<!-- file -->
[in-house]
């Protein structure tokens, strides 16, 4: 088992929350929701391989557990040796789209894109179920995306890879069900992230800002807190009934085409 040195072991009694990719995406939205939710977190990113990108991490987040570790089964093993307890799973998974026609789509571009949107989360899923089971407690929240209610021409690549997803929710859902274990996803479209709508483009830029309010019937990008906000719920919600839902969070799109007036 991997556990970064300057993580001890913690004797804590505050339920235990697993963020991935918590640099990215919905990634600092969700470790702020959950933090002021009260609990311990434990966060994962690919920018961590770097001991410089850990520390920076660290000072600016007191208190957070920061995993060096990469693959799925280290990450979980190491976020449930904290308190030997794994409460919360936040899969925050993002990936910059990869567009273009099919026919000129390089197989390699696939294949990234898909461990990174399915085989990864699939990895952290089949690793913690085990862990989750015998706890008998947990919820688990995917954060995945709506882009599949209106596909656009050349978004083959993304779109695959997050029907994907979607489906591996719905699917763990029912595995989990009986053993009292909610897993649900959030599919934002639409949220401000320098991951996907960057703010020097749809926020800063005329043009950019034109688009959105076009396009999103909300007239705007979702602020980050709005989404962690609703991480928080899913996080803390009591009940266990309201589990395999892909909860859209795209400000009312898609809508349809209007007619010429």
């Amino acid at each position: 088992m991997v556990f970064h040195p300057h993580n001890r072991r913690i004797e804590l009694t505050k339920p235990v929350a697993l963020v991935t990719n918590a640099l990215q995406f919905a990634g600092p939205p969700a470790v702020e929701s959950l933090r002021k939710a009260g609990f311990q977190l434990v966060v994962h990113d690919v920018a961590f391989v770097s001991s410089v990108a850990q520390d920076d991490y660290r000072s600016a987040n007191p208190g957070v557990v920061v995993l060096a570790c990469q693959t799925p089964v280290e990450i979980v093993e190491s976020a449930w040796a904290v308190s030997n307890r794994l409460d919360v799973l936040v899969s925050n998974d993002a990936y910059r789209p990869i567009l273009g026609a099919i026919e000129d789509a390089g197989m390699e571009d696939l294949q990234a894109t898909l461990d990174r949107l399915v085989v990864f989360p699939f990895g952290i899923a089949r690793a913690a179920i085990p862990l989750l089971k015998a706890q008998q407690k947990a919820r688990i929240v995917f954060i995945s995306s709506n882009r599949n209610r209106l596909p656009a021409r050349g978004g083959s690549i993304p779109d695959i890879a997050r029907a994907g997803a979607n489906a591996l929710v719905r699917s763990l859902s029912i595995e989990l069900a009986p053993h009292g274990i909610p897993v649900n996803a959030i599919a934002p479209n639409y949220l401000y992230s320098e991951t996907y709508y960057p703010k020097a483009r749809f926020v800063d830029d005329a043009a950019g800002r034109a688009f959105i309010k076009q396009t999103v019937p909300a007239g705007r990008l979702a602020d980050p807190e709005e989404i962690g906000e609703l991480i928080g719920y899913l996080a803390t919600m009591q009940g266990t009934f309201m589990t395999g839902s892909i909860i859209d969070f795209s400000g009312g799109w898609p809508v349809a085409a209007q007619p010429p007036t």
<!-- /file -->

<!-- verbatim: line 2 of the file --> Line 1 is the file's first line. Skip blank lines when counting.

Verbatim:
């Protein structure tokens, strides 16, 4: 088992929350929701391989557990040796789209894109179920995306890879069900992230800002807190009934085409 040195072991009694990719995406939205939710977190990113990108991490987040570790089964093993307890799973998974026609789509571009949107989360899923089971407690929240209610021409690549997803929710859902274990996803479209709508483009830029309010019937990008906000719920919600839902969070799109007036 991997556990970064300057993580001890913690004797804590505050339920235990697993963020991935918590640099990215919905990634600092969700470790702020959950933090002021009260609990311990434990966060994962690919920018961590770097001991410089850990520390920076660290000072600016007191208190957070920061995993060096990469693959799925280290990450979980190491976020449930904290308190030997794994409460919360936040899969925050993002990936910059990869567009273009099919026919000129390089197989390699696939294949990234898909461990990174399915085989990864699939990895952290089949690793913690085990862990989750015998706890008998947990919820688990995917954060995945709506882009599949209106596909656009050349978004083959993304779109695959997050029907994907979607489906591996719905699917763990029912595995989990009986053993009292909610897993649900959030599919934002639409949220401000320098991951996907960057703010020097749809926020800063005329043009950019034109688009959105076009396009999103909300007239705007979702602020980050709005989404962690609703991480928080899913996080803390009591009940266990309201589990395999892909909860859209795209400000009312898609809508349809209007007619010429």